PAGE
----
Raleigh requires landlords to register
In essence, if you own residential rental property in Raleigh, come January 1, you'll have to register that property with the city. The cost is going to be $30/year for the first unit in a bulding, $10/year for each additional unit. So a duplex will cost 40 bucks a year, or $20/unit, which comes out to a buck sixty seven a month, or just over a nickel a day. A quadplex will be 60 bucks a year, or $15/unit. Which comes out to a dollar and a quarter a month, or a little over 4 cents a day.
I'm still a little unclear how an apartment complex is calculated. Does each building in the complex have one unit at $30/year, or is there just one $30 unit for the whole complex? We should be able find out the answer to that and other questions tonight.
Unsurprisingly, the ordinance is generating grumbling among landlords in the City of Oaks. Here's my favorite quote:
Gary Rooth said the property management company he uses has already informed him it would charge higher management fees to comply with such a registration requirement.
"I'll send a letter to tenants explaining that they will pay this fee," said Rooth, who owns 45 rental properties across the city. "I don't do this as a charity."
I of course take Mr. Rooth at his word. He's not doing this for charity. He's doing this to make a profit. In other words, it's a business, just like a restaurant or a law firm.
Now, if the results of the business practices of certain landlords and property managers results in increased costs to the city and county for things like additional police activity, additional trash pickup, additional housing inspectors, additional animal control officers and patrols, isn't it reasonable to expect the taxpayers of the city to seek solutions that place the burden of the additional costs on those who are creating the demand for the additional services? Isn't it reasonable for the taxpayers of the city to require that classes of business meet certain requirements in order to do business in that city?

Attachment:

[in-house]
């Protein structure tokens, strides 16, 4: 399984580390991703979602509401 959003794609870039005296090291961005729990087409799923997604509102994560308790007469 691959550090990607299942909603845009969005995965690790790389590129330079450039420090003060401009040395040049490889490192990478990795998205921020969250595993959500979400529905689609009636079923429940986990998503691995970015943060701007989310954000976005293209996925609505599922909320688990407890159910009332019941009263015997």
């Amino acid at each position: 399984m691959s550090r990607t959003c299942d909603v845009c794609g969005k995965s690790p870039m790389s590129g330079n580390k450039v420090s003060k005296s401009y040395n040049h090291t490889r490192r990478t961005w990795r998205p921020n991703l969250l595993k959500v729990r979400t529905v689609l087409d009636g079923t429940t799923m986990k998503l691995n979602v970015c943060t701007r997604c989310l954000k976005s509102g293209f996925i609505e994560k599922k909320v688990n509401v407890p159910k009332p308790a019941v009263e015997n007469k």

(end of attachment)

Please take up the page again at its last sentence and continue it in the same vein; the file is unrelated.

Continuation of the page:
In Durham, people who solicit funds by going door-to-door are required to purchase a peddler's permit. Want to hang a shingle offering your consultant services? Need to buy a business license. Want to run a restaurant? All kinds of licenses required to do that.
Why should landlords be a protected class of business owners? Especially when the ones that do it poorly generate a burden for the rest of the taxpayers of the city. If your restaurant consistently requires police presence because people are fighting or dealing drugs on your site, guess what? You won't be in business very long. Because landlords deal in housing, may not be practical to shut down a landlord's business so easily, because innocent people may be harmed by losing their residence. But this new ordinance seems to me to navigate the potential hazards quite well. In fact, i predict that landlords who clean up their act in order to avoid facing the penalties they can incur by violating the ordinance will do better in the long run than those whose only response to the ordinance will be to bitch about it.
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